1914-18 War, bucks, cannon fodder, Cape of Good Hope, Discovery, Distell, Dutch, France, Franschoek, French, History, hugenot, Jacques Pinard, joke, Pienaar, Pinard, Poilu, red wine, Saint Pinard, South Africa
I recall some years ago a conversation I had with a French family, concerning my origins. At the time it raised much mirth among them resulting in the only member of the family, who could speak English, confiding in me.
“Peter” he said, “This name, Pinard is a beet of a joke in France”.
I was cut to the quick, because this was his response to my offer for him to sample one of our local red wines, branded, ‘Jacques Pinard’ for a special launch by Distell, a Cape winery.
This remark, once made known to others of my clan, led to jibing that our ancestors were nothing but a bunch of cheap red wine merchants.
I feel it important to explain, before I proceed with the story; that I can, thanks to the research of my brothers and other very helpful people, trace my family ancestry to the year 1688 which was the year of the arrival of Jacques Pinard in the Cape of Good Hope, South Africa.
So, please forgive me if I was piqued with the French family’s remark, but in retrospect I was very grateful, because it caused me to look further into the matter.
I hastened to the internet. Wiki informed me that one of the Pinard clan produced a wine that was supplied to the French troops in the slit trenches, the ‘Poilu’ (or hairy one’s) as the French people nicknamed them, during the war of 1914/18.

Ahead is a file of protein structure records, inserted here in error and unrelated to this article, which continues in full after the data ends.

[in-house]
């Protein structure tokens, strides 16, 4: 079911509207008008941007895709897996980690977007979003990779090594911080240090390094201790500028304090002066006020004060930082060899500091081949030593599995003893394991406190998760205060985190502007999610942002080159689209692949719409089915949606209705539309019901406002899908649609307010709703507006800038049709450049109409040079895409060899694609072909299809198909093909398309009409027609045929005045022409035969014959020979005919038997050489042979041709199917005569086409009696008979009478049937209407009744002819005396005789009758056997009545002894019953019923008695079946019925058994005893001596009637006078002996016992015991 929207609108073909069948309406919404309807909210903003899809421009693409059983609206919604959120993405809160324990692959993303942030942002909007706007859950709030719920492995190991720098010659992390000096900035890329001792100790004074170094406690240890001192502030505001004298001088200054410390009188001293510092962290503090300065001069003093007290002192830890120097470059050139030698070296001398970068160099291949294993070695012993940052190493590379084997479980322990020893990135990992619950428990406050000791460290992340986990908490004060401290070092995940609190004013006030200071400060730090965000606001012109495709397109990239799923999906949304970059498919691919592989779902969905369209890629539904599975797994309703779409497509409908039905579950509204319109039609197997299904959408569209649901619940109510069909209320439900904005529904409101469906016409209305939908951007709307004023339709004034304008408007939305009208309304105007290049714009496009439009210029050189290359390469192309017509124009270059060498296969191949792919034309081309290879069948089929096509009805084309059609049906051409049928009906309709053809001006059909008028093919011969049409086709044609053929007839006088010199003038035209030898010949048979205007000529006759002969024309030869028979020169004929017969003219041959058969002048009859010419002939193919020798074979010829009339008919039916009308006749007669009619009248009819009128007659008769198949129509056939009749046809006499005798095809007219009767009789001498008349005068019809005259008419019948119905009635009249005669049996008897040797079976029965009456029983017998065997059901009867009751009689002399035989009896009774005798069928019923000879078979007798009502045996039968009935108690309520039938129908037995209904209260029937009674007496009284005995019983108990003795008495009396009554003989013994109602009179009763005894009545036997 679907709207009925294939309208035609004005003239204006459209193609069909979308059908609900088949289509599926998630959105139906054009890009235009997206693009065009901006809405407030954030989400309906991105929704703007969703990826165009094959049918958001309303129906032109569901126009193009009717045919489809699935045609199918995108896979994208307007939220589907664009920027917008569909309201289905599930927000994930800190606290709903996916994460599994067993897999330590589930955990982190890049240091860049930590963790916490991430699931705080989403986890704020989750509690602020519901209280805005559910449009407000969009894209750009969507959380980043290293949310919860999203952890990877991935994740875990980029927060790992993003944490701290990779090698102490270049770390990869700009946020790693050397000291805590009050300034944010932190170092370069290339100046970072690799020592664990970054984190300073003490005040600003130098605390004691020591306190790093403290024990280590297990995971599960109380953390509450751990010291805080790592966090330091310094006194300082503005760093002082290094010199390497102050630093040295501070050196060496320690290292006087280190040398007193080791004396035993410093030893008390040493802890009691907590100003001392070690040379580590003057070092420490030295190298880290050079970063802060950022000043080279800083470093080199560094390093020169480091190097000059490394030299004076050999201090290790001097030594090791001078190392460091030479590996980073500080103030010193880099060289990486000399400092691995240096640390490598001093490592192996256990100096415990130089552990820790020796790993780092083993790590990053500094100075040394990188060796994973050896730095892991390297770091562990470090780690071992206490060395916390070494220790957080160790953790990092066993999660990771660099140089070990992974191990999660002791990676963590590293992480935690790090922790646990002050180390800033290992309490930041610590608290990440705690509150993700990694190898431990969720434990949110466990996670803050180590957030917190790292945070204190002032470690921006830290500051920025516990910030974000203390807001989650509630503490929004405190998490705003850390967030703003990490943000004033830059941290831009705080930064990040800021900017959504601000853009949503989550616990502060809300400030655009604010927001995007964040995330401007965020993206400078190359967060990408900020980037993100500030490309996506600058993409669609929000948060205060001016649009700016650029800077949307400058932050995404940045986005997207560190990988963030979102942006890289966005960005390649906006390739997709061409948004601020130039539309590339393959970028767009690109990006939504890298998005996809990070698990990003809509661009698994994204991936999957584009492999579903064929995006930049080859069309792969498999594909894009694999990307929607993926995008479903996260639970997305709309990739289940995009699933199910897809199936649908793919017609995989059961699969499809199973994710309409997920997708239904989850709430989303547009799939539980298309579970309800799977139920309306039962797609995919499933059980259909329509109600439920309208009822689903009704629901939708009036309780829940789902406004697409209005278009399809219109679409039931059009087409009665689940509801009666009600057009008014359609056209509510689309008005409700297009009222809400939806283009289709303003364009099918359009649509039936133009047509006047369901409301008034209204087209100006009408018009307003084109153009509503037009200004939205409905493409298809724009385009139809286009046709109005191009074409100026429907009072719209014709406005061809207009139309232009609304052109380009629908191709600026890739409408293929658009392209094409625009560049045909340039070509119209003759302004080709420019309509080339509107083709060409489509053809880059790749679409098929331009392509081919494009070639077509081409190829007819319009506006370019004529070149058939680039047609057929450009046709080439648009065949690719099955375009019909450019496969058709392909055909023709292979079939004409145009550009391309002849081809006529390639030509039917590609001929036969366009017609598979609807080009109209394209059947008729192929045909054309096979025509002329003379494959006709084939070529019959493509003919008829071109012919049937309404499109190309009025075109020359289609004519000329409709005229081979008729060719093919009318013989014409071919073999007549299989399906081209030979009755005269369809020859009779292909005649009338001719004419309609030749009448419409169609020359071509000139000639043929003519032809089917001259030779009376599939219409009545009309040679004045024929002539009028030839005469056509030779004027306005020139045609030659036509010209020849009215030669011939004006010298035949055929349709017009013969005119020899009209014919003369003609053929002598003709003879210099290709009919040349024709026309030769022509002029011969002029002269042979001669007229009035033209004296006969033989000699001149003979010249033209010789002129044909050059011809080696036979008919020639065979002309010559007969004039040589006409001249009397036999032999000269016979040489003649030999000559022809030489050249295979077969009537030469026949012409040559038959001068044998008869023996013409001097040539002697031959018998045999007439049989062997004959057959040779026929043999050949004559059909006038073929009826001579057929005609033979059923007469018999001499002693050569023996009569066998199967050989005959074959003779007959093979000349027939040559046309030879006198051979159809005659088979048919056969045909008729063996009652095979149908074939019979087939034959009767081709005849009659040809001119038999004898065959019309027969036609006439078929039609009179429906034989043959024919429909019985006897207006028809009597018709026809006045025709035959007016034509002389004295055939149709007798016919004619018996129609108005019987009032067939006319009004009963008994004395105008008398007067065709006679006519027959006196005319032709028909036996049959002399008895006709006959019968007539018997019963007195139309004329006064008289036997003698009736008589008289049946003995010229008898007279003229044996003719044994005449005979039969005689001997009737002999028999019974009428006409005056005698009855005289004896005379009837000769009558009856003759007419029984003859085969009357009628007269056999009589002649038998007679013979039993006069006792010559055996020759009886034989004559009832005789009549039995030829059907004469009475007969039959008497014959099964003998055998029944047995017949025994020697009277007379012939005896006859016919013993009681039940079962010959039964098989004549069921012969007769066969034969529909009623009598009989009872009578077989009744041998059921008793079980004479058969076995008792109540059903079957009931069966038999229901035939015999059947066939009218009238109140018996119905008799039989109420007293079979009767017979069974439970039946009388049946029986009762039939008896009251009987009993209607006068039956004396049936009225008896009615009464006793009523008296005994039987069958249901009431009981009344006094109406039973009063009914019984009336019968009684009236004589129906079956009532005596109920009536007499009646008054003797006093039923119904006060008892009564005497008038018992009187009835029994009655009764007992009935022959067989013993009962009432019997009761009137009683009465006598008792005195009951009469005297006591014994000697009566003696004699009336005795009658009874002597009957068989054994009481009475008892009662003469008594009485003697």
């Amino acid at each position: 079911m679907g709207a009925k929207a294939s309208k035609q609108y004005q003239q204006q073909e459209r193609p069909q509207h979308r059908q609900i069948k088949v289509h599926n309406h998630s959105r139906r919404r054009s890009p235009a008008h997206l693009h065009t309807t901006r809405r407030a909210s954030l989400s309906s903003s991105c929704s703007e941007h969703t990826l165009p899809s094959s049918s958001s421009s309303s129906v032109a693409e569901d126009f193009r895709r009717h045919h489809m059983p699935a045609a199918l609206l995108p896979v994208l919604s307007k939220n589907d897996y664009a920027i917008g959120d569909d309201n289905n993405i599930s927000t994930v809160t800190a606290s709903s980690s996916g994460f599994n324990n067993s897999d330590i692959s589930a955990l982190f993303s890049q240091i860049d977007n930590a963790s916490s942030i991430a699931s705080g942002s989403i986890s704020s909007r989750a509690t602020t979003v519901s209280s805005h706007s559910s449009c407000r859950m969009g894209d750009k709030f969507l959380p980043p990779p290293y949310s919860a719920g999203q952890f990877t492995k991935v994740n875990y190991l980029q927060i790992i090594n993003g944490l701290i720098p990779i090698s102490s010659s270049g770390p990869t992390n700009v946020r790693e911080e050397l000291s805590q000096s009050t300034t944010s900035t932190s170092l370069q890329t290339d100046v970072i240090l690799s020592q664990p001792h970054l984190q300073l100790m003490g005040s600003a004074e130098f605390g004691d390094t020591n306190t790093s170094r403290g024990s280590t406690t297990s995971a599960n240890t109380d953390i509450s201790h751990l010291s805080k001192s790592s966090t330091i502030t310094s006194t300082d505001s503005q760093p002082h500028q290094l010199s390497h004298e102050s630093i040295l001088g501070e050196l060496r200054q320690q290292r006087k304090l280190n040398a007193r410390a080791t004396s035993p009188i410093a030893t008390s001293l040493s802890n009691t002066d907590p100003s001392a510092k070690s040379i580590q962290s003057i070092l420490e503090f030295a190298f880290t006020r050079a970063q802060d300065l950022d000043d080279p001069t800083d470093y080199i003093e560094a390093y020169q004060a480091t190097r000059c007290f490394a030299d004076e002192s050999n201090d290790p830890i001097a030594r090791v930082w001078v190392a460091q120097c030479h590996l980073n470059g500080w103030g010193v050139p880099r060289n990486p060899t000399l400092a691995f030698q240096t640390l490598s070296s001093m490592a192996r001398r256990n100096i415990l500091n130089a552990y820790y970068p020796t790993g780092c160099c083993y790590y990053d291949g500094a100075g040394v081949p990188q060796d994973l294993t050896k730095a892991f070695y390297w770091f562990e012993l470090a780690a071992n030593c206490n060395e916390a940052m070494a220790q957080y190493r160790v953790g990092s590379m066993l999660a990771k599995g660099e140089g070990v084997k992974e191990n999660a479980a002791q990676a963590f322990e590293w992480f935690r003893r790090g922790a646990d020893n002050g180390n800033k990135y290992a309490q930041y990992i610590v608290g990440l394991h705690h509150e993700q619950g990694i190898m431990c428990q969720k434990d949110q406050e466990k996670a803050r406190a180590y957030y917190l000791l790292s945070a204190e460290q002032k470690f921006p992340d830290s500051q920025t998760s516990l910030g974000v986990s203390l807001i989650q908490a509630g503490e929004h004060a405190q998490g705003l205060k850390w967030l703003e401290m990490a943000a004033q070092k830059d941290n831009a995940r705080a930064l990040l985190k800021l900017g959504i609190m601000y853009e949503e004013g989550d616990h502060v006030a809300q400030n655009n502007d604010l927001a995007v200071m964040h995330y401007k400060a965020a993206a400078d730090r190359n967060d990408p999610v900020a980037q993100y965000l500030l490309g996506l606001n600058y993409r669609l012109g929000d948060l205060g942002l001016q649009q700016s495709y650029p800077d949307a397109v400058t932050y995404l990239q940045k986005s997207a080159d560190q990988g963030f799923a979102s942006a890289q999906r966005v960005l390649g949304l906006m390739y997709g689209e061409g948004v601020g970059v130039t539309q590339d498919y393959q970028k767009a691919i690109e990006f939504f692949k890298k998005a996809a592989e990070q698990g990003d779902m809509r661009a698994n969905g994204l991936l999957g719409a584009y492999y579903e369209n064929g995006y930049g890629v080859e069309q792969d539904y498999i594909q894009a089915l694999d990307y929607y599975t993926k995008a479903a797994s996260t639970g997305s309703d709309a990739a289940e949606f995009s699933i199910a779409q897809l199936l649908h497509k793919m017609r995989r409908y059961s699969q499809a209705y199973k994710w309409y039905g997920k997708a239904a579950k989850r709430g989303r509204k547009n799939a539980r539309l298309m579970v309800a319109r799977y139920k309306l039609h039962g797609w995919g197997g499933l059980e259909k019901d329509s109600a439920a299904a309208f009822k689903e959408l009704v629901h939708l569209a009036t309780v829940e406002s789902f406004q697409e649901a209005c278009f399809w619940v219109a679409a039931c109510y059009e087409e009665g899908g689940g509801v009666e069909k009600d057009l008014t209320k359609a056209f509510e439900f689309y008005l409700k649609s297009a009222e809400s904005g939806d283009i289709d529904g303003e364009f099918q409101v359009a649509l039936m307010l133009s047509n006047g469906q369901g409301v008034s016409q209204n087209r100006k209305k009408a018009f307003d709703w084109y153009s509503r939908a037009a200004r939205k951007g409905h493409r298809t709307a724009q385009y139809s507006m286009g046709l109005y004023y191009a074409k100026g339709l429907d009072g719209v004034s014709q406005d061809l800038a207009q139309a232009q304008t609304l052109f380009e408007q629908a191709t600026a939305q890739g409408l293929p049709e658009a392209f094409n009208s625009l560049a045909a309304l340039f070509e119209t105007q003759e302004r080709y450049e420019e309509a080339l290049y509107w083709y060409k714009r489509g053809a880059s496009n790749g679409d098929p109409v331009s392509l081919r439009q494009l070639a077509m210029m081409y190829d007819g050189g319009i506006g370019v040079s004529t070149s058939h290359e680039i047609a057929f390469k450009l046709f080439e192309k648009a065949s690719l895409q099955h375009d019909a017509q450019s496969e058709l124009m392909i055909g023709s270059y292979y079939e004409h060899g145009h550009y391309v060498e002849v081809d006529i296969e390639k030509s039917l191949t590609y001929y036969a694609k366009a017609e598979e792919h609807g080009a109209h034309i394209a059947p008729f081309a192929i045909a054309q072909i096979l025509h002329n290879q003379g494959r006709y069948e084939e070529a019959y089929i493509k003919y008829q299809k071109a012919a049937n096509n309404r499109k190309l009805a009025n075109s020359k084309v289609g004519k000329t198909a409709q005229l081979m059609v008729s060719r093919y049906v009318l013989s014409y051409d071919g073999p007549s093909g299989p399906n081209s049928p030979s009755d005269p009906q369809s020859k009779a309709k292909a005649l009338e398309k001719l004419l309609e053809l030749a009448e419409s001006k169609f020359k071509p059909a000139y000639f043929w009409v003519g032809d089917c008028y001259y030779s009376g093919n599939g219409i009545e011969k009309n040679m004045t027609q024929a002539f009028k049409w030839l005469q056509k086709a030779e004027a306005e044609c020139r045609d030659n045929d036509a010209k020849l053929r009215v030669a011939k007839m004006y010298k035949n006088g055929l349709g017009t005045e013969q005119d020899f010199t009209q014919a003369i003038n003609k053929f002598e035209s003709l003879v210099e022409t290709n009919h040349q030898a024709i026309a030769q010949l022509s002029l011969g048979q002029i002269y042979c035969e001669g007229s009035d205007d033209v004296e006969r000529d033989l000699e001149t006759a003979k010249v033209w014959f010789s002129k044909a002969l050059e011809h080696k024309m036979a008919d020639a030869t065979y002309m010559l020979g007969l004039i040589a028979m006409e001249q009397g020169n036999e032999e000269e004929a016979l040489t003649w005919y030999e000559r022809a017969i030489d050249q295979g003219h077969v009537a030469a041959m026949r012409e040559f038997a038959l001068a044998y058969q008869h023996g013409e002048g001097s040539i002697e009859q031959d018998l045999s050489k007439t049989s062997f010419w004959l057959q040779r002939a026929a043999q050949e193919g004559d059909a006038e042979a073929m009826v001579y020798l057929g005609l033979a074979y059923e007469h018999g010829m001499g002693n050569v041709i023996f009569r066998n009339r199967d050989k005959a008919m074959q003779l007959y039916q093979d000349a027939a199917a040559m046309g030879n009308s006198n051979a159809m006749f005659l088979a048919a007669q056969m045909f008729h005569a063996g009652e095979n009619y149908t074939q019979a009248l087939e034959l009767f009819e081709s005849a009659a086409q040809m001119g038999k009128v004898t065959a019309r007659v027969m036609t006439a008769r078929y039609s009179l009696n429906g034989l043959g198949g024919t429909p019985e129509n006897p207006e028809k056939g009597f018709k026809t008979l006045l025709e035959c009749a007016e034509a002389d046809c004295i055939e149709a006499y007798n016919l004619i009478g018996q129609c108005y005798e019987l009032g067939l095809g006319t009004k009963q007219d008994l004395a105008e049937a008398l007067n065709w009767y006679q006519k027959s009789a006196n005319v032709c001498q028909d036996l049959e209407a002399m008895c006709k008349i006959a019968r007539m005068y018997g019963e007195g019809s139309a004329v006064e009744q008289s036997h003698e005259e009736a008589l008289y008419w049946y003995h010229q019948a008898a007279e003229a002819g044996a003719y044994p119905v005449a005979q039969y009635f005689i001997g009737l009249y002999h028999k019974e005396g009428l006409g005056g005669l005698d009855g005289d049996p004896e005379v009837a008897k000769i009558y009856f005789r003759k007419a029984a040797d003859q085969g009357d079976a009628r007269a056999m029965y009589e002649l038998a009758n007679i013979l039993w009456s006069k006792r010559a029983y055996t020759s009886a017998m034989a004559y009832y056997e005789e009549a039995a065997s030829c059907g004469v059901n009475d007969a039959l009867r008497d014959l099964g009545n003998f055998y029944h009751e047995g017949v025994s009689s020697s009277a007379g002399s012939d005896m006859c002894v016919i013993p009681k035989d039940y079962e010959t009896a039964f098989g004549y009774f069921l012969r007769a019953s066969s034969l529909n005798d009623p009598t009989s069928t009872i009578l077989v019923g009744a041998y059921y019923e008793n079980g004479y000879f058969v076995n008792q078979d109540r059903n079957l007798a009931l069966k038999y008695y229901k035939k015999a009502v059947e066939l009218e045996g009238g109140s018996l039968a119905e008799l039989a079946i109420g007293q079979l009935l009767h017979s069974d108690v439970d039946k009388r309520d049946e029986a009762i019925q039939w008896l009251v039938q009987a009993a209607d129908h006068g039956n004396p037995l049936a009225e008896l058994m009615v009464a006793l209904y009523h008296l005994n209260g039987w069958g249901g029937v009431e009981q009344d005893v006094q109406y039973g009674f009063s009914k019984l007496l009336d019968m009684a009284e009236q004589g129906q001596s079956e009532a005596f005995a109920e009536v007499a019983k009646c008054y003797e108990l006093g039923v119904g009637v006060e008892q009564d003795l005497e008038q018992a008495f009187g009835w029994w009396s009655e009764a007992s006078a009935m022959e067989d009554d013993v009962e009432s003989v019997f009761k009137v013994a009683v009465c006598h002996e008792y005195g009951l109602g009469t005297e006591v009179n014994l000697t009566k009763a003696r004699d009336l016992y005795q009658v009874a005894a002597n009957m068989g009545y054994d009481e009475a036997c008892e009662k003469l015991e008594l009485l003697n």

Who will ever know what these poor souls suffered in the trenches of that terrible war that would have caused them to name their wine rations as ‘Saint Pinard’.
Pinard might be a beet of a joke in France in this day and age, but to those who were cannon fodder in the trenches, it was the only bright star in their hell hole.
Then of course there was the issue of the wealth that was accumulated by my forefathers who earned a fortune from the souls in the slit trenches; I dare say, it was no joke to them either, just lots of bucks!
For the sake of interest only: Jacques Pinard[i] through the blessing of his wives had seven children. One of these renamed themselves Pienaar, for some reason that is lost to history; maybe to align themselves with the Dutch community, among whom they lived.
I am from that line: Pienaar
As a post script, Pinard Wines continue to this day. Check the link https://www.vivino.com/wineries/pinard
I am truly proud of my heritage, even if some in France consider it “a beet of a joke”.
[i] I am not sure if Jacques was involved in the wine industry, as he was a Hugenot.
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